After graduation in 2014 he joined an IT company as an intern. “During that time while doing training, you have a lot of free time, sometimes you go to work you’re doing nothing. That’s when I started doing research on how to register a company and I started reading books, and attending entrepreneurial seminars” says the lanky Nzimande.
He says the first book he picked up was Robert Kiyosaki and Sharon Lechter’s Rich Dad Poor Dad. “I was also inspired by the guy that wrote Goals, Brian Tracy, a friend in fact gave me his book. I met him when he was in South Africa, at one of his seminars. I even cried there when he was speaking because everything he was talking about I read in the book.”
Nzimande’s passion for his business was reaching boiling point, asking for sick days at work just to attend these and other seminars to better understand the mind of an entrepreneur. “Every time I got back home from work, it would be me and tyres. But it got to a point where I had more to do now at work.”
The pressure of striking a balance between the nine-to-five and the side hustle got to him, added to the pressure of not making as much sales as he would’ve hoped. “I couldn’t get clients and I had the feeling of being a failure. I let go of African Make and told myself I would focus on work.”
A few months during his hiatus from business, a colleague of his came running to him after she had seen an all-tyre furniture set at a company next door, during her lunch break. “She was like ‘woza manje’ and I get there and this company is having a braai, everyone sitting on the chairs. I asked who made them [the furniture] and they said some guy from the street. I was like ‘you’re a company and you bought this?'”
It felt like hell on earth for Nzimande, seeing someone being successful with something he thought wasn’t do-able. “That day, I got home put on my overall and started working on my tyres. I started planning and strategizing.”
He formally registered his company and created his website. He’d leave work late, sometimes sleeping there to print flyers when there was no one around. He was in super saiyan mode now, jotting down ideas of potential clients on his notebook en route to work and people would hire them for a day or two. Which brought in the some money and the needed confidence.
In that time, he built a relationship with the Recycling and Economic Development Initiative of South Africa (REDISA) who are a tyre depot. He managed to get a 100 tyres from REDISA. “With the number of tyres I got there, I took some of my salary and invested it into getting more material.”
In 2015 his application for the South African Innovative Summit was accepted and Nzimande got to display his work there. “I took everything I had and displayed it there. We created a sitting area at the summit, where people could chill and I got the opportunity to talk about the business.”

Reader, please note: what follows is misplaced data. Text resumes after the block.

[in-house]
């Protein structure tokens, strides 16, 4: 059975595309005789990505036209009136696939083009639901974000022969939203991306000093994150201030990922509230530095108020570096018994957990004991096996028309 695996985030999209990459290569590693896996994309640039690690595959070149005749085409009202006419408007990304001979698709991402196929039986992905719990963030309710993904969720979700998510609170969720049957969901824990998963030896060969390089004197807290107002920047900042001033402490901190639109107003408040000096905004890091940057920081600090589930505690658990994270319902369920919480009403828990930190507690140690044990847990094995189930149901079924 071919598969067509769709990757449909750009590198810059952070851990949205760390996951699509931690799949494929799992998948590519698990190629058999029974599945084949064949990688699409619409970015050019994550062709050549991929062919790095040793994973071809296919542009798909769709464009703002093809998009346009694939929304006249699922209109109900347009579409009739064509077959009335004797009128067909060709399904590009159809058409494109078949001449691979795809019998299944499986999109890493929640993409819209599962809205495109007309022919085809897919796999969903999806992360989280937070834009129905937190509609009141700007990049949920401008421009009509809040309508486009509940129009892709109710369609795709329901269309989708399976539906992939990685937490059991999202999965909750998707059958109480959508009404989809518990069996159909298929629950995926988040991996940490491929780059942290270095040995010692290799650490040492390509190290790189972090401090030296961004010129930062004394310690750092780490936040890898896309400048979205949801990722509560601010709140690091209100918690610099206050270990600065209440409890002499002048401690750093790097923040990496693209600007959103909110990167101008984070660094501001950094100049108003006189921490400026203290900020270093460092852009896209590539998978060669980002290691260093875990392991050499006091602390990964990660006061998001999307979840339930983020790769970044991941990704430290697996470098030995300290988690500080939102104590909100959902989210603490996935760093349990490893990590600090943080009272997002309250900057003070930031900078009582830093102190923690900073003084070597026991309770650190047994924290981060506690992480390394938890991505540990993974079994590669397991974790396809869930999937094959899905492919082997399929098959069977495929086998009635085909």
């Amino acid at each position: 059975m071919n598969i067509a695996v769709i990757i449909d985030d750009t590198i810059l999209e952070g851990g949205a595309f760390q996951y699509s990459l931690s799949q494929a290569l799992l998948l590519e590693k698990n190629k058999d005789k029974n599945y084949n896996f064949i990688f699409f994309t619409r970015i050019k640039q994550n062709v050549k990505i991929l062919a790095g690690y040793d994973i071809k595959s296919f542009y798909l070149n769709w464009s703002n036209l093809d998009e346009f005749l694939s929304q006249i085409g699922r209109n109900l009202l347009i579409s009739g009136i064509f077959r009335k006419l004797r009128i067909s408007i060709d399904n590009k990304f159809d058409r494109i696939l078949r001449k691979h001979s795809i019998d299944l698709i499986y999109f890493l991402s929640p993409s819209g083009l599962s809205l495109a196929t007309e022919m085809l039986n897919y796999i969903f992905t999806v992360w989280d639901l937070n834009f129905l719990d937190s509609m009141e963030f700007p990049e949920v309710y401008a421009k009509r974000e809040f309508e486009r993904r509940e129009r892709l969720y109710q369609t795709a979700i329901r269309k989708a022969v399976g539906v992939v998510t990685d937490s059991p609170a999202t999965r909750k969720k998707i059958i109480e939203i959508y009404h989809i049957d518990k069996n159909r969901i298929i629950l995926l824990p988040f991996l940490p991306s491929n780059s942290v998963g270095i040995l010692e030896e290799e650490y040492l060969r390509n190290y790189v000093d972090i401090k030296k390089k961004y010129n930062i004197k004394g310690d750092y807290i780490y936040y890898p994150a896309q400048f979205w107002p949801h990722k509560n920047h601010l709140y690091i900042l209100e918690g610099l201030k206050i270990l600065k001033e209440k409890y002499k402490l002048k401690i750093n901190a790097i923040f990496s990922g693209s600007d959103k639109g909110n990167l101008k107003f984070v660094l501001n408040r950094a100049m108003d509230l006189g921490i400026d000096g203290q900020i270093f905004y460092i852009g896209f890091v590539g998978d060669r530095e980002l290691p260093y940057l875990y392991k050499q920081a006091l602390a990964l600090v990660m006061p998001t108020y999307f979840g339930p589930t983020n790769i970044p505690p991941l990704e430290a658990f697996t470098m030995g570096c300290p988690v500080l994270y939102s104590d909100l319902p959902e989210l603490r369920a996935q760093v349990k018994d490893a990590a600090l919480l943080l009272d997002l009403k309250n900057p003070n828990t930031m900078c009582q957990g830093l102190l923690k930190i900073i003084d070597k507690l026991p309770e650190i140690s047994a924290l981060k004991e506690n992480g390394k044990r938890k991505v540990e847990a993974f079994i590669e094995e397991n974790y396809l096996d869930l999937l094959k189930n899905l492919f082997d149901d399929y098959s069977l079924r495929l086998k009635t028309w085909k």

As they always say, you never know who’s watching so do your best. Lo behold, someone from First National Bank picked one of the flyers at the summit. “Next thing I got a call from FNB, they wanted to buy two double-seater for their rooftop. That’s when I roped in some of the guys from the hood, who painted Ndebele patterns on the tyres. They loved them,” Nzimande says.
Six months later the bank came knocking at his door again, this time they wanted more chairs for their event but asked Nzimande to donate them since they had already built some rapport with the first deal. They needed the 25 chairs and some tables for the weekend and were supposed to bring them back that Monday but whoever that was supposed to deliver them back got sick on the day.
“So the chairs were chilling there at bank city in Joburg. The employees sat on them during lunch and they were enjoying them. Management was like, ‘everyone’s liking these chairs, can’t we buy them?’ from just giving them for free, I sent them a quote of about 18K and they were like, ‘okay’ ” with his raspy voice, he says in laughter.
This made things simple for African Make to communicate better with corporates this while Nzimande was still holding down his job, but it was different. He became a sponge absorbing the knowledge of running a business from his boss as though he knew, in the back of his mind that he would leave the company at some point. “I made so many mistakes at work. I ended up feeling verbally abused by colleagues and work just became a toxic environment.”
Then a year ago, he did a mistake on a software they were doing for a big client. “When my bosses saw that, I was just tired. Tired of being wrong and just tired of being victimized. I just broke into tears in front of everyone in the office, I said to them ‘If it’s me, this is my exit’ I just took my stuff and left the office.”
Immediately after leaving the building, he felt liberated and at peace. “I remember I got home, I looked at the tyres and said ‘I’m home baby. I worked the whole night. Woke up the next morning and continued working-because I wasn’t going to work anymore.”
It took him a week to make his first chair, five years later and more skilled in the craft of making these, it only takes him just three hours to assemble one. “If we as entrepreneurs masinga qala ama business wethu ekasi, so our employees don’t have to climb taxies and trains to go to work-without the frustration of traffic, trains and waking up too early, we would go far. That’s why abo ngamla ba performa ka ngaka espanin.”